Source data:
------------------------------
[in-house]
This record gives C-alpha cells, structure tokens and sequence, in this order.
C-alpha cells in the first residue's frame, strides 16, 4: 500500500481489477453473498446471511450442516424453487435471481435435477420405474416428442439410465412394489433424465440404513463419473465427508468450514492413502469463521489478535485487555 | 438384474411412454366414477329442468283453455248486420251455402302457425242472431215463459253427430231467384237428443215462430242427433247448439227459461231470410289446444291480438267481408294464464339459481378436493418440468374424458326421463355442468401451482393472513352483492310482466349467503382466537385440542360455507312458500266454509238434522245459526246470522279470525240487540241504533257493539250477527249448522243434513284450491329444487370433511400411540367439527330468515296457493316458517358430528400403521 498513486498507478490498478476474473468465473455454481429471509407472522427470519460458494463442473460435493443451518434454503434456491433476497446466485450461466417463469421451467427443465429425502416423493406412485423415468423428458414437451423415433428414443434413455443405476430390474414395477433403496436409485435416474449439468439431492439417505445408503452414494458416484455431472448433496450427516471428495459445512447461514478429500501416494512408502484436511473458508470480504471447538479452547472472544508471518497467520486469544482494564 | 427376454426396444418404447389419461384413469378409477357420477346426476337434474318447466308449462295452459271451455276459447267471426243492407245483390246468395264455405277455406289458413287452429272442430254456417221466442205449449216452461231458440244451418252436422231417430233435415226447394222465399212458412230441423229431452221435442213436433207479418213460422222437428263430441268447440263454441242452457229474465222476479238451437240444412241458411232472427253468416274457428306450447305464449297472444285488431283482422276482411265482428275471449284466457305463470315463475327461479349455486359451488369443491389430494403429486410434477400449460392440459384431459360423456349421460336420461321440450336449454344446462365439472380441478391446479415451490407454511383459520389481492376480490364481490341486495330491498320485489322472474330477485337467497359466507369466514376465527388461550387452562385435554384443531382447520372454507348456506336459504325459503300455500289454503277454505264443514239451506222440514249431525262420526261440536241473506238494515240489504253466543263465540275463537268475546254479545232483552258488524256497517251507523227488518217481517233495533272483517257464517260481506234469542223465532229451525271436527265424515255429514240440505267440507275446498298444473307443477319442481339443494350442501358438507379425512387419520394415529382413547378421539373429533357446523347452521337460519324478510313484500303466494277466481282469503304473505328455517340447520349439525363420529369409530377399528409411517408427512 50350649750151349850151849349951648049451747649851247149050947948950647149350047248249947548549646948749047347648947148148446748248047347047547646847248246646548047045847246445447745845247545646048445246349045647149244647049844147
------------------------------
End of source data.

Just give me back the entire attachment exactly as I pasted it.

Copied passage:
[in-house]
This record gives C-alpha cells, structure tokens and sequence, in this order.
C-alpha cells in the first residue's frame, strides 16, 4: 500500500481489477453473498446471511450442516424453487435471481435435477420405474416428442439410465412394489433424465440404513463419473465427508468450514492413502469463521489478535485487555 | 438384474411412454366414477329442468283453455248486420251455402302457425242472431215463459253427430231467384237428443215462430242427433247448439227459461231470410289446444291480438267481408294464464339459481378436493418440468374424458326421463355442468401451482393472513352483492310482466349467503382466537385440542360455507312458500266454509238434522245459526246470522279470525240487540241504533257493539250477527249448522243434513284450491329444487370433511400411540367439527330468515296457493316458517358430528400403521 498513486498507478490498478476474473468465473455454481429471509407472522427470519460458494463442473460435493443451518434454503434456491433476497446466485450461466417463469421451467427443465429425502416423493406412485423415468423428458414437451423415433428414443434413455443405476430390474414395477433403496436409485435416474449439468439431492439417505445408503452414494458416484455431472448433496450427516471428495459445512447461514478429500501416494512408502484436511473458508470480504471447538479452547472472544508471518497467520486469544482494564 | 427376454426396444418404447389419461384413469378409477357420477346426476337434474318447466308449462295452459271451455276459447267471426243492407245483390246468395264455405277455406289458413287452429272442430254456417221466442205449449216452461231458440244451418252436422231417430233435415226447394222465399212458412230441423229431452221435442213436433207479418213460422222437428263430441268447440263454441242452457229474465222476479238451437240444412241458411232472427253468416274457428306450447305464449297472444285488431283482422276482411265482428275471449284466457305463470315463475327461479349455486359451488369443491389430494403429486410434477400449460392440459384431459360423456349421460336420461321440450336449454344446462365439472380441478391446479415451490407454511383459520389481492376480490364481490341486495330491498320485489322472474330477485337467497359466507369466514376465527388461550387452562385435554384443531382447520372454507348456506336459504325459503300455500289454503277454505264443514239451506222440514249431525262420526261440536241473506238494515240489504253466543263465540275463537268475546254479545232483552258488524256497517251507523227488518217481517233495533272483517257464517260481506234469542223465532229451525271436527265424515255429514240440505267440507275446498298444473307443477319442481339443494350442501358438507379425512387419520394415529382413547378421539373429533357446523347452521337460519324478510313484500303466494277466481282469503304473505328455517340447520349439525363420529369409530377399528409411517408427512 50350649750151349850151849349951648049451747649851247149050947948950647149350047248249947548549646948749047347648947148148446748248047347047547646847248246646548047045847246445447745845247545646048445246349045647149244647049844147